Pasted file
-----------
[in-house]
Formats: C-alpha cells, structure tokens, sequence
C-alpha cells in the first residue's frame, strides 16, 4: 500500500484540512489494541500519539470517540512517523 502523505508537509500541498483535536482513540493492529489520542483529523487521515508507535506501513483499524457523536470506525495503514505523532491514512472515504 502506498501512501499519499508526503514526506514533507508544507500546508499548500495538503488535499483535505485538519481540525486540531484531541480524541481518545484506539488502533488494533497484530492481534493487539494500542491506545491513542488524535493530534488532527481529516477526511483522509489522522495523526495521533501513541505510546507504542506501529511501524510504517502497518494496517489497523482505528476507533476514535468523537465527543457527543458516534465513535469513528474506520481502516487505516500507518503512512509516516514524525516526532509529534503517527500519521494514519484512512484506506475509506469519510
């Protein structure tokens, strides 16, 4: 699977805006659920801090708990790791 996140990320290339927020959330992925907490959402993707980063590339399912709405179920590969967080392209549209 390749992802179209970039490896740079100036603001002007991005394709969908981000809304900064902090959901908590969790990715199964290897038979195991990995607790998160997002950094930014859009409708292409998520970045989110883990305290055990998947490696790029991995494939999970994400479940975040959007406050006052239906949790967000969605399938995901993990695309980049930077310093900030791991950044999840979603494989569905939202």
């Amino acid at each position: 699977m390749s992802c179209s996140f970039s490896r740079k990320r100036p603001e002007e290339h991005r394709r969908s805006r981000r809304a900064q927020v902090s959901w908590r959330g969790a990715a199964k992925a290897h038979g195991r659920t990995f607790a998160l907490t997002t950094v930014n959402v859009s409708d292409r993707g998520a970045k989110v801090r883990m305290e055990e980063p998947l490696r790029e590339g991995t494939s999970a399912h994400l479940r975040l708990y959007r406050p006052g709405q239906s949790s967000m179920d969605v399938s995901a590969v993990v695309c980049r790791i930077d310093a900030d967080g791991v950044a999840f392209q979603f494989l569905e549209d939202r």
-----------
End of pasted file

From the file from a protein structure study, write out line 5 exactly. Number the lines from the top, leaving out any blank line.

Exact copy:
């Amino acid at each position: 699977m390749s992802c179209s996140f970039s490896r740079k990320r100036p603001e002007e290339h991005r394709r969908s805006r981000r809304a900064q927020v902090s959901w908590r959330g969790a990715a199964k992925a290897h038979g195991r659920t990995f607790a998160l907490t997002t950094v930014n959402v859009s409708d292409r993707g998520a970045k989110v801090r883990m305290e055990e980063p998947l490696r790029e590339g991995t494939s999970a399912h994400l479940r975040l708990y959007r406050p006052g709405q239906s949790s967000m179920d969605v399938s995901a590969v993990v695309c980049r790791i930077d310093a900030d967080g791991v950044a999840f392209q979603f494989l569905e549209d939202r």